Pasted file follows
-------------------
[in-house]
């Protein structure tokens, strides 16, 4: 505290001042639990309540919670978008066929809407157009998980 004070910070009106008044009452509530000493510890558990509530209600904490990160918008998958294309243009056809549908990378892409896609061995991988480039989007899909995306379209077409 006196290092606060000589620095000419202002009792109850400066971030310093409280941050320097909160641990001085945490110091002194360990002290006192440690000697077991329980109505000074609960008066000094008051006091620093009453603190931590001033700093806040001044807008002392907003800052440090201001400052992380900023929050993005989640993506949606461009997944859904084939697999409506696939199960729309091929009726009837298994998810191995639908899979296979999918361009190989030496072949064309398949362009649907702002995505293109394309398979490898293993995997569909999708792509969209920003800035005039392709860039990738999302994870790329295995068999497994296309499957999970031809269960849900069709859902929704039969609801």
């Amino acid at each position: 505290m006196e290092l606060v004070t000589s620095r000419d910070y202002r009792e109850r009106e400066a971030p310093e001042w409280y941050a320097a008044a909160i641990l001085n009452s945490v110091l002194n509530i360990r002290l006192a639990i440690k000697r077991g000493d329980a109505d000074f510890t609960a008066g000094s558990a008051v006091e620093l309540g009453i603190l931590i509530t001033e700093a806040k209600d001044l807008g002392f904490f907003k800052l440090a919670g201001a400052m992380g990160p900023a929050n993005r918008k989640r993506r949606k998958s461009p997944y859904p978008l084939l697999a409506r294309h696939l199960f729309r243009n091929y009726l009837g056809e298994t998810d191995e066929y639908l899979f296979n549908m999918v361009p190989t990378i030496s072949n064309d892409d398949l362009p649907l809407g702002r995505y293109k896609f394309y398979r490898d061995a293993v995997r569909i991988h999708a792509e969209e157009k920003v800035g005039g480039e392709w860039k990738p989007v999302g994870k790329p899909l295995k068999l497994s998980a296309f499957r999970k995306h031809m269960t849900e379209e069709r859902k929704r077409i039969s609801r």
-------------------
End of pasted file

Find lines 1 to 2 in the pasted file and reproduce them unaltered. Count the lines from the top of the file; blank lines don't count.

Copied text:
[in-house]
């Protein structure tokens, strides 16, 4: 505290001042639990309540919670978008066929809407157009998980 004070910070009106008044009452509530000493510890558990509530209600904490990160918008998958294309243009056809549908990378892409896609061995991988480039989007899909995306379209077409 006196290092606060000589620095000419202002009792109850400066971030310093409280941050320097909160641990001085945490110091002194360990002290006192440690000697077991329980109505000074609960008066000094008051006091620093009453603190931590001033700093806040001044807008002392907003800052440090201001400052992380900023929050993005989640993506949606461009997944859904084939697999409506696939199960729309091929009726009837298994998810191995639908899979296979999918361009190989030496072949064309398949362009649907702002995505293109394309398979490898293993995997569909999708792509969209920003800035005039392709860039990738999302994870790329295995068999497994296309499957999970031809269960849900069709859902929704039969609801």